Kristina graduated from Rose Bruford College in 2001 and as well as working intensively as a lighting designer within a great range of performance styles and genres, she runs Flying Eye Performance Company, a cross-art collaboration. Discussing the inspiration for her design, she said ‘Even before I knew that this tree was an Elm, I saw it as a very strong female character with a big embrace. Amazingly, Elm trees are actually considered to be feminine and within Scandinavian mythology, the first person was in fact both from an Elm. Elms are also often associated with the cycle of life, death, and rebirth, themes that have been very prominent in all of our lives during the pandemic. I was interested to see how I could light this tree and tell a story of a journey through motherhood to respond to the qualities I personally get from this tree.’
Katy is a lighting designer based in South Wales who works with theatre companies and directors both in Wales and across the UK. She has worked as an associate designer and re-lighter on tour for many productions, and as a lecturer and supervisor at RWCMD. Katy explained her design like this, ‘The structure of the tree and how I can reveal the unseen interior to those passing by. To give a different perspective on something that might normally be overlooked. To reveal its beauty to those who might come for a closer look, to show them what I see.’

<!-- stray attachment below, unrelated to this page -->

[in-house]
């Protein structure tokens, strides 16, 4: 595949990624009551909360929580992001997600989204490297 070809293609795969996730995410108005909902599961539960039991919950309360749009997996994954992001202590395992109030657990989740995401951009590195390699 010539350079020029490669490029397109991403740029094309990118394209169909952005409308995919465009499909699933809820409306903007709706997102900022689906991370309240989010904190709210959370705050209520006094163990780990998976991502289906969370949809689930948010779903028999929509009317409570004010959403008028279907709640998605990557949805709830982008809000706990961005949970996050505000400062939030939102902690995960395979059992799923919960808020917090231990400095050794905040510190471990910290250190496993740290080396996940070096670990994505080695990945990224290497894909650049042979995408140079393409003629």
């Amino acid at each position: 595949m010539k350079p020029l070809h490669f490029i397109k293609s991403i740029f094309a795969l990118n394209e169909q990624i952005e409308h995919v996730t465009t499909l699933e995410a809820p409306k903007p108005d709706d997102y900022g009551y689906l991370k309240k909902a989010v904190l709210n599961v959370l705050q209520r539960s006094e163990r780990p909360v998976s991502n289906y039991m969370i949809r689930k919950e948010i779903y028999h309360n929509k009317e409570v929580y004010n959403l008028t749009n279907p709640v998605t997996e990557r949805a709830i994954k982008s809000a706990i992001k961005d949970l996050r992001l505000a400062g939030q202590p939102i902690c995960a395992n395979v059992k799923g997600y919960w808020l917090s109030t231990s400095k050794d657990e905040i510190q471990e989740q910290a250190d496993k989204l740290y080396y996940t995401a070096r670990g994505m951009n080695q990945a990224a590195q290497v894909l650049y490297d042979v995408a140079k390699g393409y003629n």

Joshua is a lighting, video, and creative caption designer who has been designing since 2012 and has worked with companies including the Royal Court, National Theatre, Gate Theatre, Belarus Free Theatre, Chichester Festival Theatre, Royal Exchange Manchester, and the Almeida. He said ‘Some gentle space to reflect and be uplifted, a space for optimism. A little intervention in the normality of our lockdown routines. To enter into the coming change with a tiny bit of magic in our mind’ when asked what he hoped his audience would take away from his piece.
Lizzie who is based in Glasgow and whose previous work includes Anna Karenina at the Royal Exchange, Avalance: A Love Story at the Barbican, Macbeth at the RSC, and Our Town at Regents Open Air Theatre. When asked what this project meant to her in the context of the last year, Lizzie said ‘It has made me look back and take the positive happenings from the last year. The ways in which I have experienced love and friendship. The different forms that these friendships take but still knowing that they are there for me and I for them. This project has enabled me to declare these feelings aloud.’
Jackie has worked with organisations including Sadler’s Wells, Manchester International Festival, National Theatre, Young Vic Theatre, Bush Theatre, Almeida Theatre, and several theatres in the West End. After the last year, Jackie believes this project will bring optimism not only for himself but the public who see his design. When asked how he felt being the sole creative working on his project, he said, ‘A bit exposing, also, I found that the supporting production team became my collaborators artistically and technically which is very helpful.’
The Litten Trees is presented for free. If you are able, please consider making a donation to support Fuel to produce more work and employ artists and creatives across the UK.